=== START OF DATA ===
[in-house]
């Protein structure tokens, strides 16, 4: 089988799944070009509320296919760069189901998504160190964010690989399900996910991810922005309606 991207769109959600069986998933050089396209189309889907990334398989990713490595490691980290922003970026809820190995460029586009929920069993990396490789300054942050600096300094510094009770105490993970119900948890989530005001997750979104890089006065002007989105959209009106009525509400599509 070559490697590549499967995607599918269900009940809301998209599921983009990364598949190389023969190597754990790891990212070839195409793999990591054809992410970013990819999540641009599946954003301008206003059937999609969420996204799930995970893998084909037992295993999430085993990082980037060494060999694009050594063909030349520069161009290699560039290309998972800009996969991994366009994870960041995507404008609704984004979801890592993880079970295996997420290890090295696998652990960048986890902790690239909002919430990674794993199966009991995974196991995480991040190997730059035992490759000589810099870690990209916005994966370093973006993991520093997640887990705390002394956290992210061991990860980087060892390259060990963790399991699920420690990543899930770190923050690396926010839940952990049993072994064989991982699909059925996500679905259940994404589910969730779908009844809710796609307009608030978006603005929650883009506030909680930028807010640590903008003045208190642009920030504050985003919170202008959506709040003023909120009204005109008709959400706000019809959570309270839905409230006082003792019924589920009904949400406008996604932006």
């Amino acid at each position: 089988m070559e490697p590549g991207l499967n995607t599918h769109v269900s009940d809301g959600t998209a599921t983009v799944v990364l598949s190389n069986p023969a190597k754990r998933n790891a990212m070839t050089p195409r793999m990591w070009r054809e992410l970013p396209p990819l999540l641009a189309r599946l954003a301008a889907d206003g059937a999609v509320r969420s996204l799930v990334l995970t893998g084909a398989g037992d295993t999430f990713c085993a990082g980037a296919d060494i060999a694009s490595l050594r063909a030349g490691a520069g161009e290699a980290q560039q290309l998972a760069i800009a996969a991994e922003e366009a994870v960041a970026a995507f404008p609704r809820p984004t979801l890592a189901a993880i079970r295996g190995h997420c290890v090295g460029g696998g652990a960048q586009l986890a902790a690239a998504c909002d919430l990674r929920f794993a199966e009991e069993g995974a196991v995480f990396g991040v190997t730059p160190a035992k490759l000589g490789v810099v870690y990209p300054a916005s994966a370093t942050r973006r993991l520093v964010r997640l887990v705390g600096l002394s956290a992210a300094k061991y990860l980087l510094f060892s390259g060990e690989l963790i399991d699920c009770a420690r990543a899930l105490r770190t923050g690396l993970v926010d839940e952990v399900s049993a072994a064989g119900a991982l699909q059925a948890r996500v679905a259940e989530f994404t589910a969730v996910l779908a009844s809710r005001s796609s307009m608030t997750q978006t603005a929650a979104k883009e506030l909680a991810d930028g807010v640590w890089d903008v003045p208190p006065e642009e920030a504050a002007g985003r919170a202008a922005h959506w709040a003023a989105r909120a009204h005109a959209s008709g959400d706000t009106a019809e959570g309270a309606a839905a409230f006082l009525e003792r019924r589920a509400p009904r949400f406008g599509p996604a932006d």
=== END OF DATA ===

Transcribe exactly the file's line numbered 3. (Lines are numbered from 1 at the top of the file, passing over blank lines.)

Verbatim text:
């Amino acid at each position: 089988m070559e490697p590549g991207l499967n995607t599918h769109v269900s009940d809301g959600t998209a599921t983009v799944v990364l598949s190389n069986p023969a190597k754990r998933n790891a990212m070839t050089p195409r793999m990591w070009r054809e992410l970013p396209p990819l999540l641009a189309r599946l954003a301008a889907d206003g059937a999609v509320r969420s996204l799930v990334l995970t893998g084909a398989g037992d295993t999430f990713c085993a990082g980037a296919d060494i060999a694009s490595l050594r063909a030349g490691a520069g161009e290699a980290q560039q290309l998972a760069i800009a996969a991994e922003e366009a994870v960041a970026a995507f404008p609704r809820p984004t979801l890592a189901a993880i079970r295996g190995h997420c290890v090295g460029g696998g652990a960048q586009l986890a902790a690239a998504c909002d919430l990674r929920f794993a199966e009991e069993g995974a196991v995480f990396g991040v190997t730059p160190a035992k490759l000589g490789v810099v870690y990209p300054a916005s994966a370093t942050r973006r993991l520093v964010r997640l887990v705390g600096l002394s956290a992210a300094k061991y990860l980087l510094f060892s390259g060990e690989l963790i399991d699920c009770a420690r990543a899930l105490r770190t923050g690396l993970v926010d839940e952990v399900s049993a072994a064989g119900a991982l699909q059925a948890r996500v679905a259940e989530f994404t589910a969730v996910l779908a009844s809710r005001s796609s307009m608030t997750q978006t603005a929650a979104k883009e506030l909680a991810d930028g807010v640590w890089d903008v003045p208190p006065e642009e920030a504050a002007g985003r919170a202008a922005h959506w709040a003023a989105r909120a009204h005109a959209s008709g959400d706000t009106a019809e959570g309270a309606a839905a409230f006082l009525e003792r019924r589920a509400p009904r949400f406008g599509p996604a932006d």